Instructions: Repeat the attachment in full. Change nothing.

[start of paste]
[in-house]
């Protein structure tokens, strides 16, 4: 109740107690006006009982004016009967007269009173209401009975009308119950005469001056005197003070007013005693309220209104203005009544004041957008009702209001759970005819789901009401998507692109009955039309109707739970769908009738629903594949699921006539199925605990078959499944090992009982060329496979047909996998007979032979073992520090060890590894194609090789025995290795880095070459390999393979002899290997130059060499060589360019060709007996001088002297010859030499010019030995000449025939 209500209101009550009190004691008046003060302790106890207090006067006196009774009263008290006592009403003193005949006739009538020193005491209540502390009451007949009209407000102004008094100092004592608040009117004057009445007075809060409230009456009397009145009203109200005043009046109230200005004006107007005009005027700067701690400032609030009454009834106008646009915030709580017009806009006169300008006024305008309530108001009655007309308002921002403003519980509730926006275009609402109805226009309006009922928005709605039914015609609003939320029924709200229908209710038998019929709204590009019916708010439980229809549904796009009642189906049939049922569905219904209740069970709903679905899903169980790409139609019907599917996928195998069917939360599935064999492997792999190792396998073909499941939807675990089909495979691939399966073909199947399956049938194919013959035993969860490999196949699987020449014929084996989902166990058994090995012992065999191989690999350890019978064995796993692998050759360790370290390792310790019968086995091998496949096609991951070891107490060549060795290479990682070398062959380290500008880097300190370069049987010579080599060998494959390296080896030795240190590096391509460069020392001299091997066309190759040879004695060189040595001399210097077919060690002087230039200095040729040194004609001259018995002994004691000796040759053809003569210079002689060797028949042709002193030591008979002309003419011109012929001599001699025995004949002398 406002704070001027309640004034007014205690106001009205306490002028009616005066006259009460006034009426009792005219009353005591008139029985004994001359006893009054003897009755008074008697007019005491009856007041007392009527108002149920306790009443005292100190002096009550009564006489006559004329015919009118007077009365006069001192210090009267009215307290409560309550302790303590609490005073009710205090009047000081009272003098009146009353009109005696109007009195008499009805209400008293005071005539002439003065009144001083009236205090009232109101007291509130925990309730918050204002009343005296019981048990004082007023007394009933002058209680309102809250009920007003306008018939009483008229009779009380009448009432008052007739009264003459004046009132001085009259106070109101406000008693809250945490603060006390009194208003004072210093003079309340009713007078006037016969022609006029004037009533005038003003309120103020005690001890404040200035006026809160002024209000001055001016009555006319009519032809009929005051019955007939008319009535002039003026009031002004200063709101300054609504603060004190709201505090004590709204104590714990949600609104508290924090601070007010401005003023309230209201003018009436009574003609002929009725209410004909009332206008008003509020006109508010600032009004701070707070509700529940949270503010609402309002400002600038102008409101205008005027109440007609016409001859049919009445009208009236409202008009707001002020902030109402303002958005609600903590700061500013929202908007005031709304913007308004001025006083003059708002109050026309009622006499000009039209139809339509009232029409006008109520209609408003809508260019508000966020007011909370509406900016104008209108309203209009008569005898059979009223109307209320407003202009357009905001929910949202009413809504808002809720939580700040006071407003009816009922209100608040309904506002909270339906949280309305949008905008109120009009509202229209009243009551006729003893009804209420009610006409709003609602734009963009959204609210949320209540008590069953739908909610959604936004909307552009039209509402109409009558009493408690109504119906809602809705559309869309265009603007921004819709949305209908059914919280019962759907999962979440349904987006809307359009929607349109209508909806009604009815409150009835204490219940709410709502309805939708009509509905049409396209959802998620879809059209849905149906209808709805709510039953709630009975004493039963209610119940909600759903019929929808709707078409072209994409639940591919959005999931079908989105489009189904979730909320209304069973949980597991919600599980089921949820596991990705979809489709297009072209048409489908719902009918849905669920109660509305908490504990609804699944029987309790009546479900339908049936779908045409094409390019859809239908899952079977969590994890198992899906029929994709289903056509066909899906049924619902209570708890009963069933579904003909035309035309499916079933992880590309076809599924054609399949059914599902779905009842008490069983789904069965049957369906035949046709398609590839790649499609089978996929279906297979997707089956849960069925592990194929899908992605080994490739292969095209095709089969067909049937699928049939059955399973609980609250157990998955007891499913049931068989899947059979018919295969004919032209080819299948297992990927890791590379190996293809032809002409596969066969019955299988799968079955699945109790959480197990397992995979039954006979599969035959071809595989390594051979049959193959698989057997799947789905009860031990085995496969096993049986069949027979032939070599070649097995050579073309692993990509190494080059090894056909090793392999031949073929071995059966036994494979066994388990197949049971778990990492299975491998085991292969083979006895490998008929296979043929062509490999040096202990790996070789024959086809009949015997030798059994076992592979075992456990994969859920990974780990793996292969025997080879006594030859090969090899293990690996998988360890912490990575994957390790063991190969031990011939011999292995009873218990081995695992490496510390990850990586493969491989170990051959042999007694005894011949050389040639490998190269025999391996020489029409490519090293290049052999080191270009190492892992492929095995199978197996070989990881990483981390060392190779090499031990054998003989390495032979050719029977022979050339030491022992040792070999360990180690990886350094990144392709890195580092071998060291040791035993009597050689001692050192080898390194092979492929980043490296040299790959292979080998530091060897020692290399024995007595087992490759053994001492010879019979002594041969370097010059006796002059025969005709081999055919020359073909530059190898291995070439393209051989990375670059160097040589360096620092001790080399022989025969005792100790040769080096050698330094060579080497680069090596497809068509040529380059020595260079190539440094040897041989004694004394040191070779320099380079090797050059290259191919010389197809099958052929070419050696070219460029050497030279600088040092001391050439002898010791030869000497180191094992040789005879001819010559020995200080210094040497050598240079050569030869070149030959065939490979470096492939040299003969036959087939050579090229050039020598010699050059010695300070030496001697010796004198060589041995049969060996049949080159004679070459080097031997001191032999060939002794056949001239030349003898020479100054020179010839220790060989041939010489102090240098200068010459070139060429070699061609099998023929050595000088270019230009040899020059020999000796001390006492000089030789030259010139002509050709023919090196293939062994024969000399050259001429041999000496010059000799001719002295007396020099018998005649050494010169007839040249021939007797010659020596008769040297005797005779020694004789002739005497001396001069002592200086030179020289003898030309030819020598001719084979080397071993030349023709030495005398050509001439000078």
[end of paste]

[in-house]
């Protein structure tokens, strides 16, 4: 109740107690006006009982004016009967007269009173209401009975009308119950005469001056005197003070007013005693309220209104203005009544004041957008009702209001759970005819789901009401998507692109009955039309109707739970769908009738629903594949699921006539199925605990078959499944090992009982060329496979047909996998007979032979073992520090060890590894194609090789025995290795880095070459390999393979002899290997130059060499060589360019060709007996001088002297010859030499010019030995000449025939 209500209101009550009190004691008046003060302790106890207090006067006196009774009263008290006592009403003193005949006739009538020193005491209540502390009451007949009209407000102004008094100092004592608040009117004057009445007075809060409230009456009397009145009203109200005043009046109230200005004006107007005009005027700067701690400032609030009454009834106008646009915030709580017009806009006169300008006024305008309530108001009655007309308002921002403003519980509730926006275009609402109805226009309006009922928005709605039914015609609003939320029924709200229908209710038998019929709204590009019916708010439980229809549904796009009642189906049939049922569905219904209740069970709903679905899903169980790409139609019907599917996928195998069917939360599935064999492997792999190792396998073909499941939807675990089909495979691939399966073909199947399956049938194919013959035993969860490999196949699987020449014929084996989902166990058994090995012992065999191989690999350890019978064995796993692998050759360790370290390792310790019968086995091998496949096609991951070891107490060549060795290479990682070398062959380290500008880097300190370069049987010579080599060998494959390296080896030795240190590096391509460069020392001299091997066309190759040879004695060189040595001399210097077919060690002087230039200095040729040194004609001259018995002994004691000796040759053809003569210079002689060797028949042709002193030591008979002309003419011109012929001599001699025995004949002398 406002704070001027309640004034007014205690106001009205306490002028009616005066006259009460006034009426009792005219009353005591008139029985004994001359006893009054003897009755008074008697007019005491009856007041007392009527108002149920306790009443005292100190002096009550009564006489006559004329015919009118007077009365006069001192210090009267009215307290409560309550302790303590609490005073009710205090009047000081009272003098009146009353009109005696109007009195008499009805209400008293005071005539002439003065009144001083009236205090009232109101007291509130925990309730918050204002009343005296019981048990004082007023007394009933002058209680309102809250009920007003306008018939009483008229009779009380009448009432008052007739009264003459004046009132001085009259106070109101406000008693809250945490603060006390009194208003004072210093003079309340009713007078006037016969022609006029004037009533005038003003309120103020005690001890404040200035006026809160002024209000001055001016009555006319009519032809009929005051019955007939008319009535002039003026009031002004200063709101300054609504603060004190709201505090004590709204104590714990949600609104508290924090601070007010401005003023309230209201003018009436009574003609002929009725209410004909009332206008008003509020006109508010600032009004701070707070509700529940949270503010609402309002400002600038102008409101205008005027109440007609016409001859049919009445009208009236409202008009707001002020902030109402303002958005609600903590700061500013929202908007005031709304913007308004001025006083003059708002109050026309009622006499000009039209139809339509009232029409006008109520209609408003809508260019508000966020007011909370509406900016104008209108309203209009008569005898059979009223109307209320407003202009357009905001929910949202009413809504808002809720939580700040006071407003009816009922209100608040309904506002909270339906949280309305949008905008109120009009509202229209009243009551006729003893009804209420009610006409709003609602734009963009959204609210949320209540008590069953739908909610959604936004909307552009039209509402109409009558009493408690109504119906809602809705559309869309265009603007921004819709949305209908059914919280019962759907999962979440349904987006809307359009929607349109209508909806009604009815409150009835204490219940709410709502309805939708009509509905049409396209959802998620879809059209849905149906209808709805709510039953709630009975004493039963209610119940909600759903019929929808709707078409072209994409639940591919959005999931079908989105489009189904979730909320209304069973949980597991919600599980089921949820596991990705979809489709297009072209048409489908719902009918849905669920109660509305908490504990609804699944029987309790009546479900339908049936779908045409094409390019859809239908899952079977969590994890198992899906029929994709289903056509066909899906049924619902209570708890009963069933579904003909035309035309499916079933992880590309076809599924054609399949059914599902779905009842008490069983789904069965049957369906035949046709398609590839790649499609089978996929279906297979997707089956849960069925592990194929899908992605080994490739292969095209095709089969067909049937699928049939059955399973609980609250157990998955007891499913049931068989899947059979018919295969004919032209080819299948297992990927890791590379190996293809032809002409596969066969019955299988799968079955699945109790959480197990397992995979039954006979599969035959071809595989390594051979049959193959698989057997799947789905009860031990085995496969096993049986069949027979032939070599070649097995050579073309692993990509190494080059090894056909090793392999031949073929071995059966036994494979066994388990197949049971778990990492299975491998085991292969083979006895490998008929296979043929062509490999040096202990790996070789024959086809009949015997030798059994076992592979075992456990994969859920990974780990793996292969025997080879006594030859090969090899293990690996998988360890912490990575994957390790063991190969031990011939011999292995009873218990081995695992490496510390990850990586493969491989170990051959042999007694005894011949050389040639490998190269025999391996020489029409490519090293290049052999080191270009190492892992492929095995199978197996070989990881990483981390060392190779090499031990054998003989390495032979050719029977022979050339030491022992040792070999360990180690990886350094990144392709890195580092071998060291040791035993009597050689001692050192080898390194092979492929980043490296040299790959292979080998530091060897020692290399024995007595087992490759053994001492010879019979002594041969370097010059006796002059025969005709081999055919020359073909530059190898291995070439393209051989990375670059160097040589360096620092001790080399022989025969005792100790040769080096050698330094060579080497680069090596497809068509040529380059020595260079190539440094040897041989004694004394040191070779320099380079090797050059290259191919010389197809099958052929070419050696070219460029050497030279600088040092001391050439002898010791030869000497180191094992040789005879001819010559020995200080210094040497050598240079050569030869070149030959065939490979470096492939040299003969036959087939050579090229050039020598010699050059010695300070030496001697010796004198060589041995049969060996049949080159004679070459080097031997001191032999060939002794056949001239030349003898020479100054020179010839220790060989041939010489102090240098200068010459070139060429070699061609099998023929050595000088270019230009040899020059020999000796001390006492000089030789030259010139002509050709023919090196293939062994024969000399050259001429041999000496010059000799001719002295007396020099018998005649050494010169007839040249021939007797010659020596008769040297005797005779020694004789002739005497001396001069002592200086030179020289003898030309030819020598001719084979080397071993030349023709030495005398050509001439000078």